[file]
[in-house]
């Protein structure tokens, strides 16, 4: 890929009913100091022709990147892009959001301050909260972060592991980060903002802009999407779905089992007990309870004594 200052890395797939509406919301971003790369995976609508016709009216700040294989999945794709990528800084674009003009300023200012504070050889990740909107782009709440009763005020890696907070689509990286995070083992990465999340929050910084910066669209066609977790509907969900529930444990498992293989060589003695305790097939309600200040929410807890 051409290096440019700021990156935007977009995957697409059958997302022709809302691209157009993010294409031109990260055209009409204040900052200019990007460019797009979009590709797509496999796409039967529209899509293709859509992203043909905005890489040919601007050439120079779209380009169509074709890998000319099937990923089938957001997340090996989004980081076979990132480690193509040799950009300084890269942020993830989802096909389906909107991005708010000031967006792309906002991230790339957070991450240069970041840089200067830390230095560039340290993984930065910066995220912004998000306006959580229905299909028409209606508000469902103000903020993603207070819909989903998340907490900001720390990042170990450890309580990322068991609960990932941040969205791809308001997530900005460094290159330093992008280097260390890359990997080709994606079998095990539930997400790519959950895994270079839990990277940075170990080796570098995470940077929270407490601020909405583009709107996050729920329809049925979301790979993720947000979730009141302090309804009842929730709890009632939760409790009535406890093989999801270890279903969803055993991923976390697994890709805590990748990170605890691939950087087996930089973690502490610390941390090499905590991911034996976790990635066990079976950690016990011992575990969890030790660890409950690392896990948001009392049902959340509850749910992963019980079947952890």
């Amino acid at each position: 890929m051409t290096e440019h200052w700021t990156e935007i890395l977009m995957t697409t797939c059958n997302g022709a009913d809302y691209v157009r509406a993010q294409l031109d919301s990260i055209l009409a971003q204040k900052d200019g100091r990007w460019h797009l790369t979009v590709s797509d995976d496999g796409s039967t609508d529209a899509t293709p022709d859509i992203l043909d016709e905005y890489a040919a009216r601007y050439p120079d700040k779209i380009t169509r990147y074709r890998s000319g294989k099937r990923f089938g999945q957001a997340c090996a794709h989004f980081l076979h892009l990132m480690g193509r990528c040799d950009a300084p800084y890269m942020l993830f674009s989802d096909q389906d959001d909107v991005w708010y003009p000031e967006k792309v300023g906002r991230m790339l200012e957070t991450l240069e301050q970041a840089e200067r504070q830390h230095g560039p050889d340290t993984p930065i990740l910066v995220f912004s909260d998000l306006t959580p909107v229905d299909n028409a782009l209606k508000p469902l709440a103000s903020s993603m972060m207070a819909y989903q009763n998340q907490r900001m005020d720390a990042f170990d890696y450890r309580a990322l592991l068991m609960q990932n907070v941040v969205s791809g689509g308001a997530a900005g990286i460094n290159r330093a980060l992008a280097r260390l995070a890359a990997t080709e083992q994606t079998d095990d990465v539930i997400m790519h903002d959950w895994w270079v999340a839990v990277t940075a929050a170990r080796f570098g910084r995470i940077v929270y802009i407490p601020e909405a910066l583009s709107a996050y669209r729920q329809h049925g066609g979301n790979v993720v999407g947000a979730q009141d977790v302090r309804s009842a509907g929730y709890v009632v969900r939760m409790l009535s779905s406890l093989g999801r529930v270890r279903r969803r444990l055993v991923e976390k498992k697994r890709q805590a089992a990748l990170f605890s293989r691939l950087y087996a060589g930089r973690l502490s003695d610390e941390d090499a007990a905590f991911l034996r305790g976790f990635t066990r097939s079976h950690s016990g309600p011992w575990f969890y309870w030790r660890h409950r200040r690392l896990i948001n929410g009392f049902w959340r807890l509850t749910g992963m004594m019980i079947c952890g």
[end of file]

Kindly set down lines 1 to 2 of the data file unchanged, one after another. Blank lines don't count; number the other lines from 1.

[in-house]
């Protein structure tokens, strides 16, 4: 890929009913100091022709990147892009959001301050909260972060592991980060903002802009999407779905089992007990309870004594 200052890395797939509406919301971003790369995976609508016709009216700040294989999945794709990528800084674009003009300023200012504070050889990740909107782009709440009763005020890696907070689509990286995070083992990465999340929050910084910066669209066609977790509907969900529930444990498992293989060589003695305790097939309600200040929410807890 051409290096440019700021990156935007977009995957697409059958997302022709809302691209157009993010294409031109990260055209009409204040900052200019990007460019797009979009590709797509496999796409039967529209899509293709859509992203043909905005890489040919601007050439120079779209380009169509074709890998000319099937990923089938957001997340090996989004980081076979990132480690193509040799950009300084890269942020993830989802096909389906909107991005708010000031967006792309906002991230790339957070991450240069970041840089200067830390230095560039340290993984930065910066995220912004998000306006959580229905299909028409209606508000469902103000903020993603207070819909989903998340907490900001720390990042170990450890309580990322068991609960990932941040969205791809308001997530900005460094290159330093992008280097260390890359990997080709994606079998095990539930997400790519959950895994270079839990990277940075170990080796570098995470940077929270407490601020909405583009709107996050729920329809049925979301790979993720947000979730009141302090309804009842929730709890009632939760409790009535406890093989999801270890279903969803055993991923976390697994890709805590990748990170605890691939950087087996930089973690502490610390941390090499905590991911034996976790990635066990079976950690016990011992575990969890030790660890409950690392896990948001009392049902959340509850749910992963019980079947952890």